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Why The Next Important Cultural Icon For Millennial Males Might Be . . . Cap'n Crunch?

From Funny or Die-branded comedy to KITH streetwear, Quaker is out to conquer adult male cereal fans.

Why The Next Important Cultural Icon For Millennial Males Might Be . . . Cap'n Crunch?

Ben Schwartz and Lauren Lapkus

Cereal is a crowded marketplace. You don't need us to tell you that. Just go to your local supermarket and you'll see a zillion varieties of Cheerios and Chex, an armada of healthy, granola-based options, branded boxes intended to tap into your affinity for Superman or Star Wars—and, of course, the sugary cereals of your youth, which fill the shelves, adorned as they are with the faces of Tony the Tiger, Toucan Sam, the Trix Rabbit, Snap, Crackle, and Pop, and the only mascot who identifies himself by rank, Cap'n Crunch.

With so much competition all trying to convince children (and their parents) to pick this crispy morning confection of that that one, carving out a niche of one's own in the cereal space is something that all companies ought to be keeping an eye on. And the Cap'n has determined who his crew should be going forward: not just children, but grown-ass men in their twenties and thirties who enjoy a nice bowl of Cap'n Crunch in the middle of the night, or as the dinner that they never really learned how to cook for themselves.

"The category is facing some headwinds, so we took a look at who our true brand lovers are, and that consumption information helped us realize that millennial males are some of our most prevalent consumers, who really love the brand and really love to talk about their love of it," explains Jessica Spaulding, Quaker's Ready-to-Eat Cereal Marketing Director, who oversees the Cap'n Crunch brand. "Millennial males are a pretty untapped audience within cereal, so we realized that that paired nicely. We knew that Cap’n Crunch was uniquely suited to reach those consumers. They’re the audience that’s already consuming our cereal. We have a strong relationship with millennial males already, but we haven’t been talking to them directly."

That's something that's changing now, though, as Cap'n Crunch is in the midst of a campaign to reach out directly to that audience of millennial male cereal enthusiasts and engage them with content that speaks to the interests they possess that go beyond cereal.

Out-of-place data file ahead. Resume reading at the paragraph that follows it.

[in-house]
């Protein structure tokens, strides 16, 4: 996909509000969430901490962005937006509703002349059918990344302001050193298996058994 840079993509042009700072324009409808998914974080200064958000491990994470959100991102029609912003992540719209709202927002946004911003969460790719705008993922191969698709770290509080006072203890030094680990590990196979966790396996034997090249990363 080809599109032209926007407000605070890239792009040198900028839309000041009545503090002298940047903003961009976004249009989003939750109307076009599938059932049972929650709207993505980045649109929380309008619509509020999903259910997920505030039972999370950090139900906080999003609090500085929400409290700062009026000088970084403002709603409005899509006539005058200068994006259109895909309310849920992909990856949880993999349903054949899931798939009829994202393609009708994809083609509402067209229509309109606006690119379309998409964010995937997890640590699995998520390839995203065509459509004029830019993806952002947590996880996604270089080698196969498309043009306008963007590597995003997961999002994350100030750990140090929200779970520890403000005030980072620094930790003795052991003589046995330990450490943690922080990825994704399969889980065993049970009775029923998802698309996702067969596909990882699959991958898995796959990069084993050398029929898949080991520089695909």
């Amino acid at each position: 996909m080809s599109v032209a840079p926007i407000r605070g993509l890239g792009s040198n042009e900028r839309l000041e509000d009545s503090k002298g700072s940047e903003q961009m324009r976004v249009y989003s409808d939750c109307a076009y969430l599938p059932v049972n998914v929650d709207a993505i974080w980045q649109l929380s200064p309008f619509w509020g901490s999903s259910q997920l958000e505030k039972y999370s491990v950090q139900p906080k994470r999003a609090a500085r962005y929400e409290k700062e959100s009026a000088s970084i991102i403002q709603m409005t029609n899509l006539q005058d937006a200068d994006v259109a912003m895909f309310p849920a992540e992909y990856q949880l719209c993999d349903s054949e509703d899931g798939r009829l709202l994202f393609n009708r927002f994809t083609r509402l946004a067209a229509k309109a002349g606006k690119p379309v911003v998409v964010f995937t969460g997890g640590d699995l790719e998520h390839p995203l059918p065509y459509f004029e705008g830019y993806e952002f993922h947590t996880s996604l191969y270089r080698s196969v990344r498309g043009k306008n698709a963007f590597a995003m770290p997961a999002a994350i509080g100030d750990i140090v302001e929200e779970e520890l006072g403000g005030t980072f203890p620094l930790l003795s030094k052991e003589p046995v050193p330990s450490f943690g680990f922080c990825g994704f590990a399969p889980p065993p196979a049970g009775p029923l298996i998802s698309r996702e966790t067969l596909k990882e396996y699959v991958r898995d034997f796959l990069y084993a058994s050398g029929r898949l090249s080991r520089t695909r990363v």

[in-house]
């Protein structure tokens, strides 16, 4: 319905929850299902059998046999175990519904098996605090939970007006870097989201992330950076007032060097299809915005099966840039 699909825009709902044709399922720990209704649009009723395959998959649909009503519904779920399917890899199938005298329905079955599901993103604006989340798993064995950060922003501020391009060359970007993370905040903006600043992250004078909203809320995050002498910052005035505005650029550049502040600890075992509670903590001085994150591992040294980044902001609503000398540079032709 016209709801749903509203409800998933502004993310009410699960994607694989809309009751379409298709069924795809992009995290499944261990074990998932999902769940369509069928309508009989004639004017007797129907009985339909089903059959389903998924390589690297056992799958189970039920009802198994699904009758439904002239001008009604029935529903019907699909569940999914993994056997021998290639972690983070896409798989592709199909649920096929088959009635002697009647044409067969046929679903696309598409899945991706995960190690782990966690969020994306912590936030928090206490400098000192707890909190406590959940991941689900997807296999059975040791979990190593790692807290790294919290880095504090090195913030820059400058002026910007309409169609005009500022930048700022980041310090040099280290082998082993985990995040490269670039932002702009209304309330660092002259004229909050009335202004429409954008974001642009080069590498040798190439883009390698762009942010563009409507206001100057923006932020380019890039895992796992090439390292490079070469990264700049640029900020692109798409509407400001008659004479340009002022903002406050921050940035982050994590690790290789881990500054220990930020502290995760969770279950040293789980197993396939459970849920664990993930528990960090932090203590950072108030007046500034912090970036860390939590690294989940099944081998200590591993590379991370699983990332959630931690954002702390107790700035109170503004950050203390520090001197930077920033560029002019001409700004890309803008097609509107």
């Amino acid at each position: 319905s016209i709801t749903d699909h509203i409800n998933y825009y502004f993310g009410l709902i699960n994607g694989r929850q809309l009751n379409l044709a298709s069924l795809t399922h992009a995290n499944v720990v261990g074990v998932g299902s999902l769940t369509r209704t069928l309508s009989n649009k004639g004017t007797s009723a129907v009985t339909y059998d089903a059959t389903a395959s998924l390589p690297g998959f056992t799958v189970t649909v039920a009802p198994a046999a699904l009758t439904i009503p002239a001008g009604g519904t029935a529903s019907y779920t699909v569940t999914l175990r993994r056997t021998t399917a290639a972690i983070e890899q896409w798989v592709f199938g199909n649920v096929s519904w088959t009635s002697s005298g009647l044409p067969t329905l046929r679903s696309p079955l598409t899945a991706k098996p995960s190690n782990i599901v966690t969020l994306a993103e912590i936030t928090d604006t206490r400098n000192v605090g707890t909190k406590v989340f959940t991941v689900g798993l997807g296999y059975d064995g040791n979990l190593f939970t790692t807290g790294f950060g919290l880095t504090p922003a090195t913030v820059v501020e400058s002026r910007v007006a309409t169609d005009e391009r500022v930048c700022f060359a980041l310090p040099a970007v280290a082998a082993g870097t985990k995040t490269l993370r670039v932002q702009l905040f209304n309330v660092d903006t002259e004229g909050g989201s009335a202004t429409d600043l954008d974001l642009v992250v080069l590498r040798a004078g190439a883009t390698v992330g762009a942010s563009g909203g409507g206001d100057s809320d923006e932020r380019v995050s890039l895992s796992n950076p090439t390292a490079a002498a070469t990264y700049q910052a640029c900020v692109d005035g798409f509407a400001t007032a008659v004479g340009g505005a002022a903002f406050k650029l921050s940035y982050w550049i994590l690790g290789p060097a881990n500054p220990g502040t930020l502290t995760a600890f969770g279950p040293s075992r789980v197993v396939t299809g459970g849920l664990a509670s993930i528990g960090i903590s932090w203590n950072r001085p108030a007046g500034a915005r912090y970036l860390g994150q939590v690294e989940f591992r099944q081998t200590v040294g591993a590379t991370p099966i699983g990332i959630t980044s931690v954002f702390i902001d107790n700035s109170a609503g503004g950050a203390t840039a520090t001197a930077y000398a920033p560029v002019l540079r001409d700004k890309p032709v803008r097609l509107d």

To that end, the brand is going all-in on those dudes. They've got in-person experiences, designer apparel and accessories, limited edition cereal that could create a breakfast-obsessed counterpart to sneakerheads, and a comedy project in partnership with Funny Or Die led by Ben Schwartz, which launches on Thursday.

The fashion part of the campaign is a partnership with KITH, the New York streetwear brand founded in 2011 by Ronnie Fieg which makes footwear, jackets, customized T-shirts in collaboration with Nike, and more. And the partnership between KITH and Cap'n Crunch goes deep. It features a whole range of apparel and accessories—hoodies, tees, robes, snapbacks, keychains, slippers, boxers, and more. (Most of it sold out fast.) That collaboration extends beyond just fashion, too. Cap'n KITH, as the partnership is billed, saw pop-up shops in both New York and Miami, selling a month's worth of custom Cap'n Crunch cereal mixes as well as the Cap'n KITH limited edition run of cereal (which sells for $20 a box, until all 500 are sold out).

If that all sounds like a surprisingly deep collaboration for a major cereal brand and a hip, hotshot NYC streetwear brand, well, that's due in part to Fieg's enthusiasm for the idea.

Ronnie Fieg and Cap'n KITH

"I've loved Cap'n Crunch since I was a kid, so being able to work with them in this capacity is a dream come true," Fieg explains. "The organic passion I have for their brand is something the Cap'n team really resonated with, and I believe is why they allowed us to take this project as far as we did. They, like me, want to push the envelope and offer fans something completely unique. I am very proud of the work we've been able to put together."

The partnership started with Cap'n KITH cereal—a blend of original Cap'n Crunch, Chocolaty Crunch, and mini-marshmallow bites—but went well beyond that to become a full experience. "We started with the bigger picture of what memory we wanted to create for consumers," Fieg says, "From there, the opportunities go as far as you are willing to take them."